A passenger liner pulls up to Pier 10 at the Aloha Tower in Honolulu on a long ago day, and the Constitution at Pier 11 at the Aloha Tower in 1982: Army WACs at a camouflaged Aloha Tower during World War Two, and the Aloha Tower in 1996: Waikiki Beach just before the Pearl Harbor attack in 1941, and in 1996 with my two favorite beachcombers: (Bill McWilliams) Honolulu from the Punchbowl in the 1920’s, and in 1982: I look like Pinocchio! (huffingtonpost.com) Battleship Row at Pearl Harbor from a Japanese attack plane on December 7th 1941, and Battleship Row from the USS Arizona in 1982: The white monuments are where the ships were anchored on that day. That’s Ford Island on the right in my picture. This December will be the 75 anniversary of the Pearl Harbor attack. (AP Photo/Japanese Navy) The USS Arizona sinking during the Pearl Harbor attack, and approaching the Arizona from the launch that takes you out to her: Most of her crew are still down there, and oil from the ship still leaks into the harbor today.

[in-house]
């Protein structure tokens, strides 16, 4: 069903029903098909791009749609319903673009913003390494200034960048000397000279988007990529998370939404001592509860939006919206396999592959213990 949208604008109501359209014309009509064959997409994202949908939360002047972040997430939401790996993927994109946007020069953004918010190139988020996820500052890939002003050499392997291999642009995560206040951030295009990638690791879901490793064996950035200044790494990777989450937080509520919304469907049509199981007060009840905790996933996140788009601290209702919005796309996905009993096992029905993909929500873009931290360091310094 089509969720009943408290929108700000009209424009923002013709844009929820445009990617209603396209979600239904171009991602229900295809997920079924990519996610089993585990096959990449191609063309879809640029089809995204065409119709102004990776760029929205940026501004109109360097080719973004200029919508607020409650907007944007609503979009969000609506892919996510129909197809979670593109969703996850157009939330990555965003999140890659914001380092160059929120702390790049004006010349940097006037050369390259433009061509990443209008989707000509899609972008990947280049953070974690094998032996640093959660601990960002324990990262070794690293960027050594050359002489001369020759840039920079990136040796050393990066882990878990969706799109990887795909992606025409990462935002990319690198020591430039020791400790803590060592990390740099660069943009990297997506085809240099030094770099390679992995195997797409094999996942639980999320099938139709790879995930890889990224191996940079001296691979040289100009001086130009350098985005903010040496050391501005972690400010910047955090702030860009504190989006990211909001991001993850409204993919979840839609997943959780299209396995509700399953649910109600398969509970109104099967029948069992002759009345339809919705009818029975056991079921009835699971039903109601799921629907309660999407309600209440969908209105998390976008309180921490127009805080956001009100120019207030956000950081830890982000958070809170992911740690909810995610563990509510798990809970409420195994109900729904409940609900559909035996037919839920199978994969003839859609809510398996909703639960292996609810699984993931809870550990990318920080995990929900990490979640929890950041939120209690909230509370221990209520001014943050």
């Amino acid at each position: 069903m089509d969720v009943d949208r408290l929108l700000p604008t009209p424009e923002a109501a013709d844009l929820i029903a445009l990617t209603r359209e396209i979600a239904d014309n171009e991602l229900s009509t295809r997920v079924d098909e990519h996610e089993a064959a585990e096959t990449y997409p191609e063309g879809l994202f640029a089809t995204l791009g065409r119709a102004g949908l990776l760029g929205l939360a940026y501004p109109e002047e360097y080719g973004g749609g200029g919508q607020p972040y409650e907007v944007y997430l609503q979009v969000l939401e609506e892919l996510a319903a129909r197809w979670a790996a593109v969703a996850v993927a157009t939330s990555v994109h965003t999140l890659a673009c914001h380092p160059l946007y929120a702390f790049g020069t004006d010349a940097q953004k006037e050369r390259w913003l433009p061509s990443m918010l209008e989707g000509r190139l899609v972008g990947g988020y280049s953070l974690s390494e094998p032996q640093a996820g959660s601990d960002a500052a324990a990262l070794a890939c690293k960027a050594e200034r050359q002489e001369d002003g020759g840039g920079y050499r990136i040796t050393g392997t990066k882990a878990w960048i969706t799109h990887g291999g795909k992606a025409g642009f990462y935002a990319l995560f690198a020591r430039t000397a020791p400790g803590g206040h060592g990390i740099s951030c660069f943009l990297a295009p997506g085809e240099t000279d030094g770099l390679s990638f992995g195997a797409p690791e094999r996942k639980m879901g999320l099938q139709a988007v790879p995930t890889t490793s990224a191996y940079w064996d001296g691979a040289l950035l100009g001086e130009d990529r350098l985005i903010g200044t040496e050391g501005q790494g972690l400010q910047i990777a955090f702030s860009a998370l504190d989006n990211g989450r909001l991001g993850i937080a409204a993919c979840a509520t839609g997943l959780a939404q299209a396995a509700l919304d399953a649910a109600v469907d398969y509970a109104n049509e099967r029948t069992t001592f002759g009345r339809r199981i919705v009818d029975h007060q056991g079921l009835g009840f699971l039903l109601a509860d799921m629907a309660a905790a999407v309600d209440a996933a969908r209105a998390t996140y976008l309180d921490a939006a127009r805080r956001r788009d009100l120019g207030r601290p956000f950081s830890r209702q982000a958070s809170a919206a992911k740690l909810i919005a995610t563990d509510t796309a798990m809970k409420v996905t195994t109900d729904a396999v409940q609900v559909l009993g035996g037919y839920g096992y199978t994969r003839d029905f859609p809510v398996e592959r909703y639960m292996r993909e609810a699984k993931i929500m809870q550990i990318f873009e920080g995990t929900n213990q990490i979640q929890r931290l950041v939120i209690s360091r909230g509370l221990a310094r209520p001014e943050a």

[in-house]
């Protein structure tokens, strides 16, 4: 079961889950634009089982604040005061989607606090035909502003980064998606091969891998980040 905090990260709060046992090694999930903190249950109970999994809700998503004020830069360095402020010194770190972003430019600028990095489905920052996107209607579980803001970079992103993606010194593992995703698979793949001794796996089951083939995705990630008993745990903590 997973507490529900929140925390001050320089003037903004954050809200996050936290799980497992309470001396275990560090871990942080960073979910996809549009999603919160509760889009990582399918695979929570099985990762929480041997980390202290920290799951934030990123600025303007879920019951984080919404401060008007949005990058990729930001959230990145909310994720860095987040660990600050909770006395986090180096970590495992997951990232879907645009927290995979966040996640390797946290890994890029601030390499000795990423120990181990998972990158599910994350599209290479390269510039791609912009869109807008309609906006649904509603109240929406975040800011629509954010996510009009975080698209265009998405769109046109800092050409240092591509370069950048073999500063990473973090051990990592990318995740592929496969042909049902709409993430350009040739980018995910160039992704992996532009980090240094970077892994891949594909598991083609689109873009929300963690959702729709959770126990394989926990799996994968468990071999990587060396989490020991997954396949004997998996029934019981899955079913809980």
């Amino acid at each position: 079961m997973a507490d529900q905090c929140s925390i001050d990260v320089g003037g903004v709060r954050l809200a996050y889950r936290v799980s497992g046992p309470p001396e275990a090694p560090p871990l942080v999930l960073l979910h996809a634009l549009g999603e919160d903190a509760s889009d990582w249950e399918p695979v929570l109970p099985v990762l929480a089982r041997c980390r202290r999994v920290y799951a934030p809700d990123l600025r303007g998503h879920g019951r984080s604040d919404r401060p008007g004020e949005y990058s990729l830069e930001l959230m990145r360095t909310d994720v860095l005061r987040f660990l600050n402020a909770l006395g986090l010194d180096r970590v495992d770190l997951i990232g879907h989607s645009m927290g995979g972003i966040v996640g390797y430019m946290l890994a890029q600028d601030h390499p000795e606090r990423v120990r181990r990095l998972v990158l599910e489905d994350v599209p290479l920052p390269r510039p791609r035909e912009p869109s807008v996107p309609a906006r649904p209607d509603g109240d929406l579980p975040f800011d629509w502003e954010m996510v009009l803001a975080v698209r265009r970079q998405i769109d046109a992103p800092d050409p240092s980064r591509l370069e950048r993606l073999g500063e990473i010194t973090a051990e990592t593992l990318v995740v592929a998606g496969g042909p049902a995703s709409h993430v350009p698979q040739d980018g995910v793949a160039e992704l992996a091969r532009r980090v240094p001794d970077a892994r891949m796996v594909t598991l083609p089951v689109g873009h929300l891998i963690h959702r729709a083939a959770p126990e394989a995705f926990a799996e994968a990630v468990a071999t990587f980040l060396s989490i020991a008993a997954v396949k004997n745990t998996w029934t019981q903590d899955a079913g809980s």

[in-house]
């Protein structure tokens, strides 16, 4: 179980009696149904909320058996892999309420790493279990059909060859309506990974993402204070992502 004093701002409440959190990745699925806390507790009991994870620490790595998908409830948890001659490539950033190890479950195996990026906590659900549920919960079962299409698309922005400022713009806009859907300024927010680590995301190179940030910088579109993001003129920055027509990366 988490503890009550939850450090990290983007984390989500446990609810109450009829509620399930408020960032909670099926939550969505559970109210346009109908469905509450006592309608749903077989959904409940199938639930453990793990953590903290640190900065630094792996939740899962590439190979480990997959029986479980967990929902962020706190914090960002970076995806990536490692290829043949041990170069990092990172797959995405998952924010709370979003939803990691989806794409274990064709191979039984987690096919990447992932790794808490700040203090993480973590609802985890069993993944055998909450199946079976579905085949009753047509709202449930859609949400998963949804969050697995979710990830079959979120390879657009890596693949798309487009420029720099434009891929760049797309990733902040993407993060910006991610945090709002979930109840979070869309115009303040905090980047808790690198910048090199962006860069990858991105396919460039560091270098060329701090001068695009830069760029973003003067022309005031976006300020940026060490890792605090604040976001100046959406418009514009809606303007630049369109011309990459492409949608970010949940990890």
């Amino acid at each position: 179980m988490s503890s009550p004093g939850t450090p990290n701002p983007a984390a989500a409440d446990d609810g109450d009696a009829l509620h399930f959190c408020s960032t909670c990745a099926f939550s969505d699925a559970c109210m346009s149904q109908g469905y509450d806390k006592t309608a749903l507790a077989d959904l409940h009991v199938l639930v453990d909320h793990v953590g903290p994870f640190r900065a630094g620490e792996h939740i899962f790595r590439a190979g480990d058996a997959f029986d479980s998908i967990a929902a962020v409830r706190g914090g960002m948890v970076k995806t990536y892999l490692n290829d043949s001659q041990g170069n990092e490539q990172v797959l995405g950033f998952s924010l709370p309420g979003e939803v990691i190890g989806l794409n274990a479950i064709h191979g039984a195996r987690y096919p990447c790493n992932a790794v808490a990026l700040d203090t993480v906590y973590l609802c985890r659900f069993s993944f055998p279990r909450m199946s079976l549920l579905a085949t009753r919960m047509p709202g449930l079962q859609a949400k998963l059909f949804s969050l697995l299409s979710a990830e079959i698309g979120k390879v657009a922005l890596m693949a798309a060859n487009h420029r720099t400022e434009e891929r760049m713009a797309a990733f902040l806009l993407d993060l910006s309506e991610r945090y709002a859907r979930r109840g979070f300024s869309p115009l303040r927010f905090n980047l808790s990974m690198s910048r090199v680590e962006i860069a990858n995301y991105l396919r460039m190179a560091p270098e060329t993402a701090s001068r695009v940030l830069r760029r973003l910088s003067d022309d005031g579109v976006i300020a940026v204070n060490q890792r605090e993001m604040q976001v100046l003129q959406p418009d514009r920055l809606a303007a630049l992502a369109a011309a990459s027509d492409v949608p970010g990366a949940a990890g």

In January of 1951, a World War Two era submarine slipped into San Francisco Bay underwater, and took these pictures of San Francisco through their periscope. It was some kind of authorized mission to see if they could sneak up on a city without being detected by the citizens. I’m glad they were on our side! On the left, they begin their “secret mission’ by following a ship under the Golden Gate Bridge into the Bay. On the right, is the inevitable greeting by pretty girls when they dock after the mission. I wonder who got the puppy! (Vintages pictures from sfchronicle.com)
There’s the Palace of Fine Arts on the right.
That’s the St Francis Yacht Club Building. There’s the Maritime Museum and Ghirardelli Square.
The Catfish circled around Alcatraz to take some close up photos. There was still some pretty bad boys out there when they took this picture, such as, “Machine Gun” Kelly, who wasn’t sent back to Leavenworth until later on in 1951, Alvin Karpis, who rode with “Ma” Barker’s gang, and served more time on Alcatraz than any other prisoner, (twenty six years) and Robert Stroud, “The Birdman of Alcatraz”. Telegraph Hill and Coit Tower: